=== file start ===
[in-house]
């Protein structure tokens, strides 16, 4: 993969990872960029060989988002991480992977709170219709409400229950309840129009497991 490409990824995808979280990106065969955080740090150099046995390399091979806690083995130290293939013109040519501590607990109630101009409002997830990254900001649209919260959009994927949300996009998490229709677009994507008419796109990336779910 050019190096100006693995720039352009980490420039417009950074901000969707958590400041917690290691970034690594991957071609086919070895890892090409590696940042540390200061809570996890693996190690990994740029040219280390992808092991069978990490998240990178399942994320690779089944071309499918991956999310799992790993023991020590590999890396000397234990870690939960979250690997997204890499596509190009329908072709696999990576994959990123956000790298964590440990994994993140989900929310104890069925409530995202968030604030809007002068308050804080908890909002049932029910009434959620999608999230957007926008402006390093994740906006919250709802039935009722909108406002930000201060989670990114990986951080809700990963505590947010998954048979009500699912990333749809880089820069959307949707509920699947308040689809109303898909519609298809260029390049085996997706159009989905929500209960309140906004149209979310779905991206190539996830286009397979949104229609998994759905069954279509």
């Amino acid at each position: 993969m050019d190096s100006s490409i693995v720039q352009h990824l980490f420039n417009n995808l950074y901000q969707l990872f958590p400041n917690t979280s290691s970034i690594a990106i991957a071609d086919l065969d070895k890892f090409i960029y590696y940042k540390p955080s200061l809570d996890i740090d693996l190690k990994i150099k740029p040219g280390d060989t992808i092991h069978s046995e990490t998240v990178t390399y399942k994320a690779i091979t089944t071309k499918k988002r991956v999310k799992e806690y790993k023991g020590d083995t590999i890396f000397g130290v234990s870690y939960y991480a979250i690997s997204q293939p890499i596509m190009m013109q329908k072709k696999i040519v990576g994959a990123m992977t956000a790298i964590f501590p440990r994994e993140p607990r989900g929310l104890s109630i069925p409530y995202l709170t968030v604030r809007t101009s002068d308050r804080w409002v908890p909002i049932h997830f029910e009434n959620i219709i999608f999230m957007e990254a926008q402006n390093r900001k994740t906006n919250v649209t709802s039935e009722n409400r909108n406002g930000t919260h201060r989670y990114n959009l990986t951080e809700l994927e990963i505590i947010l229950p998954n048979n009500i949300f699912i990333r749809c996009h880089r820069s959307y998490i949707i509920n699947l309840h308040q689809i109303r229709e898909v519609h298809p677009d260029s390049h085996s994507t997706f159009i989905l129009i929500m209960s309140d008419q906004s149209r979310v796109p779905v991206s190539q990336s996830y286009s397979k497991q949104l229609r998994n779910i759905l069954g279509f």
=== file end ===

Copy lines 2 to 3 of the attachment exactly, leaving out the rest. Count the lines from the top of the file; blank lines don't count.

């Protein structure tokens, strides 16, 4: 993969990872960029060989988002991480992977709170219709409400229950309840129009497991 490409990824995808979280990106065969955080740090150099046995390399091979806690083995130290293939013109040519501590607990109630101009409002997830990254900001649209919260959009994927949300996009998490229709677009994507008419796109990336779910 050019190096100006693995720039352009980490420039417009950074901000969707958590400041917690290691970034690594991957071609086919070895890892090409590696940042540390200061809570996890693996190690990994740029040219280390992808092991069978990490998240990178399942994320690779089944071309499918991956999310799992790993023991020590590999890396000397234990870690939960979250690997997204890499596509190009329908072709696999990576994959990123956000790298964590440990994994993140989900929310104890069925409530995202968030604030809007002068308050804080908890909002049932029910009434959620999608999230957007926008402006390093994740906006919250709802039935009722909108406002930000201060989670990114990986951080809700990963505590947010998954048979009500699912990333749809880089820069959307949707509920699947308040689809109303898909519609298809260029390049085996997706159009989905929500209960309140906004149209979310779905991206190539996830286009397979949104229609998994759905069954279509």
């Amino acid at each position: 993969m050019d190096s100006s490409i693995v720039q352009h990824l980490f420039n417009n995808l950074y901000q969707l990872f958590p400041n917690t979280s290691s970034i690594a990106i991957a071609d086919l065969d070895k890892f090409i960029y590696y940042k540390p955080s200061l809570d996890i740090d693996l190690k990994i150099k740029p040219g280390d060989t992808i092991h069978s046995e990490t998240v990178t390399y399942k994320a690779i091979t089944t071309k499918k988002r991956v999310k799992e806690y790993k023991g020590d083995t590999i890396f000397g130290v234990s870690y939960y991480a979250i690997s997204q293939p890499i596509m190009m013109q329908k072709k696999i040519v990576g994959a990123m992977t956000a790298i964590f501590p440990r994994e993140p607990r989900g929310l104890s109630i069925p409530y995202l709170t968030v604030r809007t101009s002068d308050r804080w409002v908890p909002i049932h997830f029910e009434n959620i219709i999608f999230m957007e990254a926008q402006n390093r900001k994740t906006n919250v649209t709802s039935e009722n409400r909108n406002g930000t919260h201060r989670y990114n959009l990986t951080e809700l994927e990963i505590i947010l229950p998954n048979n009500i949300f699912i990333r749809c996009h880089r820069s959307y998490i949707i509920n699947l309840h308040q689809i109303r229709e898909v519609h298809p677009d260029s390049h085996s994507t997706f159009i989905l129009i929500m209960s309140d008419q906004s149209r979310v796109p779905v991206s190539q990336s996830y286009s397979k497991q949104l229609r998994n779910i759905l069954g279509f």